Tags

, , , , , , , , , , , , , , , , ,

It is easy to get through a crisis in the beginning.  In the beginning, everyone gathers round and holds you up.   Your family drops everything to be at your side, your friends check in on you every day, your children are on their best behavior.  You are surrounded by love, and you come to believe that no matter how much it hurts, you’ll make it through, because those around you will make sure of it.

At some point though, they have to go back to their lives.  Your family goes home, your friends stop checking in as often, and your children go back to being who they are; children, who talk back and make life complicated.

It’s the long haul that does you in.  This is made so much worse by the fact that you just didn’t expect it.  How can you possibly feel as bad  a year later then you do on day 1?  What is wrong with you???

I have a cousin who, for  reasons unknown, went into Adult Respiratory Distress.  He was on life support for two weeks, during which time his family was told the prepare for his death.  It seemed imminent that they would have to pull the plug, until  all of the sudden, he blinked his eyes.  The MRI said, in direct contrast to the cat scan of the day before, that  he was there; he was alive.  During the next week he came back.  He was weened off of life support and started to recover.  As quickly as it had started, it stopped.  No reason, no explanation.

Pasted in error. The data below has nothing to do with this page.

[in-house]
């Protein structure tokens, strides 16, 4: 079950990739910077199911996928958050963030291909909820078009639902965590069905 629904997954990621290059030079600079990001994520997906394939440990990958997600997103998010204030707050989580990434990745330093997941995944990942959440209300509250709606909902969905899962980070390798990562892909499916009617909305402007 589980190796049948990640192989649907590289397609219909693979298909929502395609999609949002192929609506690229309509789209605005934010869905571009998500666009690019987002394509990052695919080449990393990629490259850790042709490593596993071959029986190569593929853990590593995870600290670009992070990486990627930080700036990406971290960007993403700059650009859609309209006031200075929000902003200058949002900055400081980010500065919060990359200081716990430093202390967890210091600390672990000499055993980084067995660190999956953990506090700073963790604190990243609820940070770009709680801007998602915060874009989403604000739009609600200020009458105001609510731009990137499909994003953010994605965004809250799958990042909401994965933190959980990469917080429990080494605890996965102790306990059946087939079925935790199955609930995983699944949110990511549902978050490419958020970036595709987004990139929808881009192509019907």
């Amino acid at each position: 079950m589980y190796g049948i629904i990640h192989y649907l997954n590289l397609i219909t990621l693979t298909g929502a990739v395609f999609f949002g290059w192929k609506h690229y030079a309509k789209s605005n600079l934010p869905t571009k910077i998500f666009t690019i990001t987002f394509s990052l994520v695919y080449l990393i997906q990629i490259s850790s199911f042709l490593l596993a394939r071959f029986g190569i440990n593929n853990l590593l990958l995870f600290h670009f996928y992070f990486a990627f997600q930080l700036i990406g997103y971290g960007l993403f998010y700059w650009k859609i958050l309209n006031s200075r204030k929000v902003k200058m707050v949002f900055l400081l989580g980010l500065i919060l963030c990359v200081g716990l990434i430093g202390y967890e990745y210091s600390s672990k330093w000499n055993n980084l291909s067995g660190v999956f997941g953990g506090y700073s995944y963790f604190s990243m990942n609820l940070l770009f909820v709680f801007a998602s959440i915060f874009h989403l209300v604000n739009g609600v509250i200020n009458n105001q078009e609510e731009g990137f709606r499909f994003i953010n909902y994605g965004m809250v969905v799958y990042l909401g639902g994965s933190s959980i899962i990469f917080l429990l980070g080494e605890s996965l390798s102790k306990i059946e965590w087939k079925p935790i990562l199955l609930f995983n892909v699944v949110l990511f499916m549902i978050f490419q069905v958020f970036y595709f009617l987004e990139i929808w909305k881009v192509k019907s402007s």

There was a problem though – the illness claimed both feet and both hands.

He is now learning to function with claw hands, prosthetic legs and feet.  His home is being retrofitted to accommodate a person in a wheelchair.  His wife is being told to decide – how do you want the house to look, what tile for the bathroom, what counter tops for the kitchen.  The people who gathered round when this all started are gone.  They were there in the beginning.  Everyone gathered at his hospital bedside, sure that this was it for him and they were saying their last goodbyes.  They said their last goodbyes and they went home.  They were devastated, of course, but they went home, to the life they knew so well, going through their daily routines with the people they loved and loved them.